Using Open Data to Tackle Sustainable Development Challenges

Published Jul-23-18

Apps to detect water pollution, encourage recycling and boost agricultural output.

UNESCO, Singapore

The Story:

Using Open Data to Tackle Sustainable Development Challenges Water pollution is a big issue in Vietnam and it has a number of causes including weaknesses in industrial wastewater management and a lack of awareness among citizens who dump rubbish in rivers, canals and ponds. Among the solutions that could soon be helping to clean up the dire state of some of the country's water supply and sources is the Coconut Project, an app that can detect polluted water and provide citizens living in big cities with action plans.

The software program was one of the winners of the UNESCO Open Data and Science Hackathon which was held in Singapore in March 2018, at the FOSSASIA Summit (an important annual event for the open-source technology community in Asia).

During this two-day open innovation event innovators, scientists and hackers were tasked with developing open source applications that address climate change and environmental challenges for sustainable development.

“It is our goal to engage the developer community to develop innovative applications in open source by leveraging the open data and knowledge available,” said a statement on the contest’s website.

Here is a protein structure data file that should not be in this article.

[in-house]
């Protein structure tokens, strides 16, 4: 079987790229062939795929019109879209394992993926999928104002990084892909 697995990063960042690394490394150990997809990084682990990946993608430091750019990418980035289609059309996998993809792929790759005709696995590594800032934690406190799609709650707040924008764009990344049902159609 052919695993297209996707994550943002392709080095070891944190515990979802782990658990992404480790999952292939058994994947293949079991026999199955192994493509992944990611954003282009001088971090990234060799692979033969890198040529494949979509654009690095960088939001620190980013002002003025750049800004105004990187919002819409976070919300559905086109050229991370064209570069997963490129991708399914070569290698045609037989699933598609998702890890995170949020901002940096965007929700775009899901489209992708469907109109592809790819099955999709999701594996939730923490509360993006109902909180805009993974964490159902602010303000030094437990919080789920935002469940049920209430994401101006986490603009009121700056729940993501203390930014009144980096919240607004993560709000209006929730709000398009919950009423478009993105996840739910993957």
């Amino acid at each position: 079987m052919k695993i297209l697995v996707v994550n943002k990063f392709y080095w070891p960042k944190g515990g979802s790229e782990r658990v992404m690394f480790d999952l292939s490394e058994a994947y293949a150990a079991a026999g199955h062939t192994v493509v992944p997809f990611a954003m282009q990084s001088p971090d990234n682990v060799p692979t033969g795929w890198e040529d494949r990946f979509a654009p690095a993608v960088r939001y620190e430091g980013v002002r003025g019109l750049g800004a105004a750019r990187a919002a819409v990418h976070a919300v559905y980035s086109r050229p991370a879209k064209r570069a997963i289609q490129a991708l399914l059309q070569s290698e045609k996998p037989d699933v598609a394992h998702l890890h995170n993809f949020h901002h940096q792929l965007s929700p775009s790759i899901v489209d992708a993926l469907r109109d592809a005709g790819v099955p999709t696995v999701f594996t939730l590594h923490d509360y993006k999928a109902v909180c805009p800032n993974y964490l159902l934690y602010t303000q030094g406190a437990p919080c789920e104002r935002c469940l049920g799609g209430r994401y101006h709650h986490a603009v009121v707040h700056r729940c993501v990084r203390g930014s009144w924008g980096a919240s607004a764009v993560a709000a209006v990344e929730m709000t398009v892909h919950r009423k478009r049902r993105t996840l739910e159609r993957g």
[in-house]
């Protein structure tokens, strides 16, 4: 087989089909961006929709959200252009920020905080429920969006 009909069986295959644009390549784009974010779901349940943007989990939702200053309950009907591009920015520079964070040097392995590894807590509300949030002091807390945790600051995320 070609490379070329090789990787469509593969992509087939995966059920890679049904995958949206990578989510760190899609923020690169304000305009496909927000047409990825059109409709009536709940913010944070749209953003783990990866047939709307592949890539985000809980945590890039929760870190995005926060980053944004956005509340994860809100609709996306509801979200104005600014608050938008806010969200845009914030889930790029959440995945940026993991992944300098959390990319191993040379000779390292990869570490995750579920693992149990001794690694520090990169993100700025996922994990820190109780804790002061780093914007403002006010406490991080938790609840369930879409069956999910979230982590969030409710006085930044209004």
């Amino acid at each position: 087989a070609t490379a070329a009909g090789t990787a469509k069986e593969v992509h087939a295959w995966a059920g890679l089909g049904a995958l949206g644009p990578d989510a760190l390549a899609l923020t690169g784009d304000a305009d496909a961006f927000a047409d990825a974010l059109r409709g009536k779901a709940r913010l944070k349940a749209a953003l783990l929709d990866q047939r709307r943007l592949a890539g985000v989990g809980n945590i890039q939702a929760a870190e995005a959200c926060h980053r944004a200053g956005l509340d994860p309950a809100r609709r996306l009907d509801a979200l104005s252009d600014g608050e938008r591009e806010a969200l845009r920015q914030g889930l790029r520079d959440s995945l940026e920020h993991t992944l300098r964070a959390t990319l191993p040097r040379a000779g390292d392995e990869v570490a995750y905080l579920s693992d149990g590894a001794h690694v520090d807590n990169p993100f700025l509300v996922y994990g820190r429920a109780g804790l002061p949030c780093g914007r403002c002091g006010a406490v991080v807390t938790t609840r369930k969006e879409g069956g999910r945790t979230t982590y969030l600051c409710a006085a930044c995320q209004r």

Open Data

To help participants develop their solutions they were able to access a variety of open datasets. And they were assessed on the extent to which they leveraged this data to respond to urgent environmental issues. Other judging criteria included scalability, market opportunity and benefit to society.

In all, 92 participants were involved, dividing themselves into 14 teams that were supported by ten mentors.

The other winning ideas in addition to the Coconut Project were:

The Restro Machine - this app encourages people to recycle and it can also connect to actual "Restro Machines" that collect and sort recyclables autonomously. Among its main components are the recycle terminal (Restro Machine) and an AI core to identify and sort collected waste. Currently, the system is able to accurately identify a user deposited item with 80% accuracy. The project's next steps are to fine tune the item recognition process and to source funding for wider adoption.

Kisan Seva - an Android app to provide information to farmers, researchers and consumers in India. The ultimate aims are to boost agricultural output and to keep relevant and interested parties up to date with recent research. It uses and provides data from trustworthy sources and includes information on solutions to farming problems and links to the websites of research facilities all over the world. Among the next steps for the winning team is to make the app accessible in more native Indian languages.


All three winning teams received prizes such as hardware and software tools as well as valuable mentoring support to develop their ideas. The event was a big success for UNESCO too as it was an opportunity to highlight the importance of open data, open source software and the open source community to address the goals of its 2030 Agenda for sustainable development.

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